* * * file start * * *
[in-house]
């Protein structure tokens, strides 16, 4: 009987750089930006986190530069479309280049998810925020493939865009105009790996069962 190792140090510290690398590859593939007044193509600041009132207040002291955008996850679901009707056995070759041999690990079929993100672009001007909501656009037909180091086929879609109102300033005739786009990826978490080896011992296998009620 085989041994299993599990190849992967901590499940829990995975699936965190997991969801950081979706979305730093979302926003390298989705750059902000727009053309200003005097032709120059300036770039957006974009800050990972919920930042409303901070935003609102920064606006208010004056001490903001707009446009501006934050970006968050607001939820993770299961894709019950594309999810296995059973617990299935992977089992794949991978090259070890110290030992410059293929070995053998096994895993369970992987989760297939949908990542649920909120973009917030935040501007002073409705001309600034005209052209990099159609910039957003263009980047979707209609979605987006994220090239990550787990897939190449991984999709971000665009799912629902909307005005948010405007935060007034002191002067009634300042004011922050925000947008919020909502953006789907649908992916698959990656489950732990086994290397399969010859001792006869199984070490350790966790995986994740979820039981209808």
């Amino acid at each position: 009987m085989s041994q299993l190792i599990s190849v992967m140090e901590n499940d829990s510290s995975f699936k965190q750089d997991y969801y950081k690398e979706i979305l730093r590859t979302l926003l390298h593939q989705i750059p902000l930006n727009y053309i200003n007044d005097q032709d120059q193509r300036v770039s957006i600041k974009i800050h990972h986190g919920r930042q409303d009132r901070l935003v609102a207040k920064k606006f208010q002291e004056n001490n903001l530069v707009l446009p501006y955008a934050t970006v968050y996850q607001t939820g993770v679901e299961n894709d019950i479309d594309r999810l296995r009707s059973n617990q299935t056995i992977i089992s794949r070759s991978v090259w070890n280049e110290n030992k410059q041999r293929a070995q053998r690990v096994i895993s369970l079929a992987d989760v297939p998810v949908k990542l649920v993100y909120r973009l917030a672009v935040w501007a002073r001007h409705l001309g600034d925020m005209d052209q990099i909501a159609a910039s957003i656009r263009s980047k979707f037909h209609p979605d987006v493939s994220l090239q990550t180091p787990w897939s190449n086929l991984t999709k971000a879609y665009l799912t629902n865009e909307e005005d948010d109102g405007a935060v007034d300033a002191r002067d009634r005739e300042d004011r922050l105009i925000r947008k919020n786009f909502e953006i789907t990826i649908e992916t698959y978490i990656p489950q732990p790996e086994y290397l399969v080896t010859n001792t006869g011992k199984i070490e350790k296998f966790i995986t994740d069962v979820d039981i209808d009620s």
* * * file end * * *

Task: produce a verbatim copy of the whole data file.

[in-house]
């Protein structure tokens, strides 16, 4: 009987750089930006986190530069479309280049998810925020493939865009105009790996069962 190792140090510290690398590859593939007044193509600041009132207040002291955008996850679901009707056995070759041999690990079929993100672009001007909501656009037909180091086929879609109102300033005739786009990826978490080896011992296998009620 085989041994299993599990190849992967901590499940829990995975699936965190997991969801950081979706979305730093979302926003390298989705750059902000727009053309200003005097032709120059300036770039957006974009800050990972919920930042409303901070935003609102920064606006208010004056001490903001707009446009501006934050970006968050607001939820993770299961894709019950594309999810296995059973617990299935992977089992794949991978090259070890110290030992410059293929070995053998096994895993369970992987989760297939949908990542649920909120973009917030935040501007002073409705001309600034005209052209990099159609910039957003263009980047979707209609979605987006994220090239990550787990897939190449991984999709971000665009799912629902909307005005948010405007935060007034002191002067009634300042004011922050925000947008919020909502953006789907649908992916698959990656489950732990086994290397399969010859001792006869199984070490350790966790995986994740979820039981209808």
């Amino acid at each position: 009987m085989s041994q299993l190792i599990s190849v992967m140090e901590n499940d829990s510290s995975f699936k965190q750089d997991y969801y950081k690398e979706i979305l730093r590859t979302l926003l390298h593939q989705i750059p902000l930006n727009y053309i200003n007044d005097q032709d120059q193509r300036v770039s957006i600041k974009i800050h990972h986190g919920r930042q409303d009132r901070l935003v609102a207040k920064k606006f208010q002291e004056n001490n903001l530069v707009l446009p501006y955008a934050t970006v968050y996850q607001t939820g993770v679901e299961n894709d019950i479309d594309r999810l296995r009707s059973n617990q299935t056995i992977i089992s794949r070759s991978v090259w070890n280049e110290n030992k410059q041999r293929a070995q053998r690990v096994i895993s369970l079929a992987d989760v297939p998810v949908k990542l649920v993100y909120r973009l917030a672009v935040w501007a002073r001007h409705l001309g600034d925020m005209d052209q990099i909501a159609a910039s957003i656009r263009s980047k979707f037909h209609p979605d987006v493939s994220l090239q990550t180091p787990w897939s190449n086929l991984t999709k971000a879609y665009l799912t629902n865009e909307e005005d948010d109102g405007a935060v007034d300033a002191r002067d009634r005739e300042d004011r922050l105009i925000r947008k919020n786009f909502e953006i789907t990826i649908e992916t698959y978490i990656p489950q732990p790996e086994y290397l399969v080896t010859n001792t006869g011992k199984i070490e350790k296998f966790i995986t994740d069962v979820d039981i209808d009620s």